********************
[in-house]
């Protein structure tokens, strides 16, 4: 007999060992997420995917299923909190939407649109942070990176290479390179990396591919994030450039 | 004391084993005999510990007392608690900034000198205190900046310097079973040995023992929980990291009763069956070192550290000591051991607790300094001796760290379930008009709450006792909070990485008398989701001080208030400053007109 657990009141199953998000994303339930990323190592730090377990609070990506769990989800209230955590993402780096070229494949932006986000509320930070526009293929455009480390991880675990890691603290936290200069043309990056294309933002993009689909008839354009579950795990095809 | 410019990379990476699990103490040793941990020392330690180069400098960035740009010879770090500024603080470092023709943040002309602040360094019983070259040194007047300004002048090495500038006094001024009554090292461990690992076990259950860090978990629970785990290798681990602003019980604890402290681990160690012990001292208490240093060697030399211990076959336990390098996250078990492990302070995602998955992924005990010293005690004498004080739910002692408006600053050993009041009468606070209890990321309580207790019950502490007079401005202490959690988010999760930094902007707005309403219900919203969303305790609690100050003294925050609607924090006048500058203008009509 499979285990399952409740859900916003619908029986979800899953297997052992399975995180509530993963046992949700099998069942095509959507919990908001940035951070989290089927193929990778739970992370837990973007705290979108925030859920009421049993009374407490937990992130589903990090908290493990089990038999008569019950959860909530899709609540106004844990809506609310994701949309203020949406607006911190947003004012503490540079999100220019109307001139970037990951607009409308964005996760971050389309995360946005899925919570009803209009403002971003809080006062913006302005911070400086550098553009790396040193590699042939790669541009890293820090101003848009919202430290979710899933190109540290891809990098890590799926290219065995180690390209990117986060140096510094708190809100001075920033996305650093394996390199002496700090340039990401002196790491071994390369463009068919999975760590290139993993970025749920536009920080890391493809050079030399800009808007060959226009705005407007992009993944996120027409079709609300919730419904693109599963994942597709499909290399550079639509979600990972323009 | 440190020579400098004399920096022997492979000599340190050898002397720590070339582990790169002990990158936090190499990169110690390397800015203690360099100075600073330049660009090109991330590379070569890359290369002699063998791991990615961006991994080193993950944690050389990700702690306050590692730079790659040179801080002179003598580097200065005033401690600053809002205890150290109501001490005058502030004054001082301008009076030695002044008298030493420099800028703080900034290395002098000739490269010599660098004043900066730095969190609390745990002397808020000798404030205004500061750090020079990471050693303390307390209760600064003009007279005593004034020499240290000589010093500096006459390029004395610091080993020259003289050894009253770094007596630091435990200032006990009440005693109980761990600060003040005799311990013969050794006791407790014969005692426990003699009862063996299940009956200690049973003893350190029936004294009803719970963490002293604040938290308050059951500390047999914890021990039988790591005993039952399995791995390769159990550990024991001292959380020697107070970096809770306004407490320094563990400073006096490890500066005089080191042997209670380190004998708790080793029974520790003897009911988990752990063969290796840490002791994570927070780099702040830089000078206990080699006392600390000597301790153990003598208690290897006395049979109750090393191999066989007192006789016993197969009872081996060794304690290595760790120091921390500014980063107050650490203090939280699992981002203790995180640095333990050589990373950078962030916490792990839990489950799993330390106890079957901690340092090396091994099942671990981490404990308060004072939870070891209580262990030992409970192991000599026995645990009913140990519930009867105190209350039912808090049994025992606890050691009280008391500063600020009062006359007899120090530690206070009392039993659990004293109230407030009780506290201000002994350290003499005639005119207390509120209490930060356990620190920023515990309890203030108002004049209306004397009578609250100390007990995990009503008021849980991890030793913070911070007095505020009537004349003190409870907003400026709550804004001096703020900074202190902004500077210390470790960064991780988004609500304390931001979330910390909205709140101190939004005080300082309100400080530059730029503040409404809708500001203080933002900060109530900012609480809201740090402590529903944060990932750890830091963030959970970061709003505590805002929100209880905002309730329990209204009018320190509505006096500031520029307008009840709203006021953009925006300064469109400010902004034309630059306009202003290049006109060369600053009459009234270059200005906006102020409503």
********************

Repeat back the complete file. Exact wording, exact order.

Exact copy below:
[in-house]
């Protein structure tokens, strides 16, 4: 007999060992997420995917299923909190939407649109942070990176290479390179990396591919994030450039 | 004391084993005999510990007392608690900034000198205190900046310097079973040995023992929980990291009763069956070192550290000591051991607790300094001796760290379930008009709450006792909070990485008398989701001080208030400053007109 657990009141199953998000994303339930990323190592730090377990609070990506769990989800209230955590993402780096070229494949932006986000509320930070526009293929455009480390991880675990890691603290936290200069043309990056294309933002993009689909008839354009579950795990095809 | 410019990379990476699990103490040793941990020392330690180069400098960035740009010879770090500024603080470092023709943040002309602040360094019983070259040194007047300004002048090495500038006094001024009554090292461990690992076990259950860090978990629970785990290798681990602003019980604890402290681990160690012990001292208490240093060697030399211990076959336990390098996250078990492990302070995602998955992924005990010293005690004498004080739910002692408006600053050993009041009468606070209890990321309580207790019950502490007079401005202490959690988010999760930094902007707005309403219900919203969303305790609690100050003294925050609607924090006048500058203008009509 499979285990399952409740859900916003619908029986979800899953297997052992399975995180509530993963046992949700099998069942095509959507919990908001940035951070989290089927193929990778739970992370837990973007705290979108925030859920009421049993009374407490937990992130589903990090908290493990089990038999008569019950959860909530899709609540106004844990809506609310994701949309203020949406607006911190947003004012503490540079999100220019109307001139970037990951607009409308964005996760971050389309995360946005899925919570009803209009403002971003809080006062913006302005911070400086550098553009790396040193590699042939790669541009890293820090101003848009919202430290979710899933190109540290891809990098890590799926290219065995180690390209990117986060140096510094708190809100001075920033996305650093394996390199002496700090340039990401002196790491071994390369463009068919999975760590290139993993970025749920536009920080890391493809050079030399800009808007060959226009705005407007992009993944996120027409079709609300919730419904693109599963994942597709499909290399550079639509979600990972323009 | 440190020579400098004399920096022997492979000599340190050898002397720590070339582990790169002990990158936090190499990169110690390397800015203690360099100075600073330049660009090109991330590379070569890359290369002699063998791991990615961006991994080193993950944690050389990700702690306050590692730079790659040179801080002179003598580097200065005033401690600053809002205890150290109501001490005058502030004054001082301008009076030695002044008298030493420099800028703080900034290395002098000739490269010599660098004043900066730095969190609390745990002397808020000798404030205004500061750090020079990471050693303390307390209760600064003009007279005593004034020499240290000589010093500096006459390029004395610091080993020259003289050894009253770094007596630091435990200032006990009440005693109980761990600060003040005799311990013969050794006791407790014969005692426990003699009862063996299940009956200690049973003893350190029936004294009803719970963490002293604040938290308050059951500390047999914890021990039988790591005993039952399995791995390769159990550990024991001292959380020697107070970096809770306004407490320094563990400073006096490890500066005089080191042997209670380190004998708790080793029974520790003897009911988990752990063969290796840490002791994570927070780099702040830089000078206990080699006392600390000597301790153990003598208690290897006395049979109750090393191999066989007192006789016993197969009872081996060794304690290595760790120091921390500014980063107050650490203090939280699992981002203790995180640095333990050589990373950078962030916490792990839990489950799993330390106890079957901690340092090396091994099942671990981490404990308060004072939870070891209580262990030992409970192991000599026995645990009913140990519930009867105190209350039912808090049994025992606890050691009280008391500063600020009062006359007899120090530690206070009392039993659990004293109230407030009780506290201000002994350290003499005639005119207390509120209490930060356990620190920023515990309890203030108002004049209306004397009578609250100390007990995990009503008021849980991890030793913070911070007095505020009537004349003190409870907003400026709550804004001096703020900074202190902004500077210390470790960064991780988004609500304390931001979330910390909205709140101190939004005080300082309100400080530059730029503040409404809708500001203080933002900060109530900012609480809201740090402590529903944060990932750890830091963030959970970061709003505590805002929100209880905002309730329990209204009018320190509505006096500031520029307008009840709203006021953009925006300064469109400010902004034309630059306009202003290049006109060369600053009459009234270059200005906006102020409503």